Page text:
David Bourget (Western Ontario)
David Chalmers (ANU, NYU)
Rafael De Clercq
Jack Alan Reynolds
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Philosophical Perspectives 10 (Metaphysics):265-280 (1996)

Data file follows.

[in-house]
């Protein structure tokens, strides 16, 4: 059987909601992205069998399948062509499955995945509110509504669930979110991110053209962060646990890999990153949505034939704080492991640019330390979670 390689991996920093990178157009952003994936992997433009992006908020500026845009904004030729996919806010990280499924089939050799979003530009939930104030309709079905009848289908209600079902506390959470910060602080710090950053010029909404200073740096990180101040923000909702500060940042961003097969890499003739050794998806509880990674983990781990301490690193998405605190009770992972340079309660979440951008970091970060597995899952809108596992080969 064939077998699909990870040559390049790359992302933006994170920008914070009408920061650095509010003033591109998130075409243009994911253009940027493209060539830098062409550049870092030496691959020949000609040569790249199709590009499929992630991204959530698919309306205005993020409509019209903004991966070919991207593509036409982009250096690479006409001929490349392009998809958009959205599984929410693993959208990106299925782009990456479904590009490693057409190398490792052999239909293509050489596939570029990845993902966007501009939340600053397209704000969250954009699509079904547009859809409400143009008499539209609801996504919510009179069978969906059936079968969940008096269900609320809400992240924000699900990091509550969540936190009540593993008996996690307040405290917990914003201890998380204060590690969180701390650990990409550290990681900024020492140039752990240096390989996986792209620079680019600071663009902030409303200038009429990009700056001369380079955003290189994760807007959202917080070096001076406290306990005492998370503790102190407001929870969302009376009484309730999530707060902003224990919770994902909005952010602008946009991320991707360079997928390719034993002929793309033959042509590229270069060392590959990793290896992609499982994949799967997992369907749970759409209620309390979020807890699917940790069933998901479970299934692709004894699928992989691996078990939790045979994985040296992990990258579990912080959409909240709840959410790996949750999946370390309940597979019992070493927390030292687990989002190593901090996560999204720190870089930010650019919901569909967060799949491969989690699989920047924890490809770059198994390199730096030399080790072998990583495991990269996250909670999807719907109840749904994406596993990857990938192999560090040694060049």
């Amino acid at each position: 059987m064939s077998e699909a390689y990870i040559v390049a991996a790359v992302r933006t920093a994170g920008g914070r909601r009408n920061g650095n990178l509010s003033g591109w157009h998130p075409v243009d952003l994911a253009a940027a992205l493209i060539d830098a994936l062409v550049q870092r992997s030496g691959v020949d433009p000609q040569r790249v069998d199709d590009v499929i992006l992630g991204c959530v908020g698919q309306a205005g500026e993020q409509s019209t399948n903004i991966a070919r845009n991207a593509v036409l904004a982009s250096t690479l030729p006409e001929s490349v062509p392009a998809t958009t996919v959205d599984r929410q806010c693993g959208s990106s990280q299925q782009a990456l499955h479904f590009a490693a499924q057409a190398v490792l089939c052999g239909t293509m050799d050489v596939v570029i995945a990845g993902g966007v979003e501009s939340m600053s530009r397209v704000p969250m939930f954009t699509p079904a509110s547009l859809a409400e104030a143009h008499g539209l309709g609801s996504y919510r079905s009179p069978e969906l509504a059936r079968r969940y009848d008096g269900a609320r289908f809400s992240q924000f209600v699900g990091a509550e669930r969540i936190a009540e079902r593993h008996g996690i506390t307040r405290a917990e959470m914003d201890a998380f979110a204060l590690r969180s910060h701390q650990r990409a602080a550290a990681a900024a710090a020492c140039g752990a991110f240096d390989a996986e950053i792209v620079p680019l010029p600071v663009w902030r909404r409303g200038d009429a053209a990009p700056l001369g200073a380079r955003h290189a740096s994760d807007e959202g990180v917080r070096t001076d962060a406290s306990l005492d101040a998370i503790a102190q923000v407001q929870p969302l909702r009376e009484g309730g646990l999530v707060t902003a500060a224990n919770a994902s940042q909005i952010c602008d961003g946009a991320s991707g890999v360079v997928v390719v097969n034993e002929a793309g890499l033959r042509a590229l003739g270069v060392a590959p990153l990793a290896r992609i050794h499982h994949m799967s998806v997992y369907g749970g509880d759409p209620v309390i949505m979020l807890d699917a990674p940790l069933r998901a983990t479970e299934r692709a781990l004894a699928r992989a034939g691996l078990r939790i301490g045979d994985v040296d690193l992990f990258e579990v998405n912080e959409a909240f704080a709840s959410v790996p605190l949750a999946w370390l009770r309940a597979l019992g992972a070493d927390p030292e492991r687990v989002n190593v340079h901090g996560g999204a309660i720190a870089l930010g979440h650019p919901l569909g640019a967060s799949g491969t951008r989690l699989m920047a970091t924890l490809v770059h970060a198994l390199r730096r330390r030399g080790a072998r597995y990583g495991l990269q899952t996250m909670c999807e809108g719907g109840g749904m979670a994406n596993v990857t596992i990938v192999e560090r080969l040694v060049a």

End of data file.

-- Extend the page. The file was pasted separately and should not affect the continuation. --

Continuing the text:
Kantian transcendental arguments are aimed at uncovering the necessary conditions for the possibility of thought and experience. If such arguments are to have any force against Cartesian skepticism about knowledge of the external world, then it would seem that the conditions the transcendental argument uncovers must be non-psychological in nature, and their special status must be knowable a priori. In "Transcendental Arguments", Barry Stroud raised the question whether there are any such conditions., He answered that it was very doubtful that one could argue deductively from the premise that there is thought and experience to the conclusion that certain conditions concerning non-psychological, external reality are satisfied. In the intervening 27 years, no one has decisively answered those doubts. No one has succeeded in constructing a convincing Kantian anti- skeptical transcendental argument of the desired kind. In a recent paper, however, Stroud has suggested that things might well be looking up a bit for the transcendental arguer. Stroud now holds that there is a modest variant of the ambitious Kantian anti-skeptical strategy that offers the promise of an answer of sorts to the skeptic that is free of various objectionable Kantian excesses. In this paper, I will describe the more modest sort of transcendental argument that Stroud finds promising, and I will then raise some doubts about the prospects of this modest approach.
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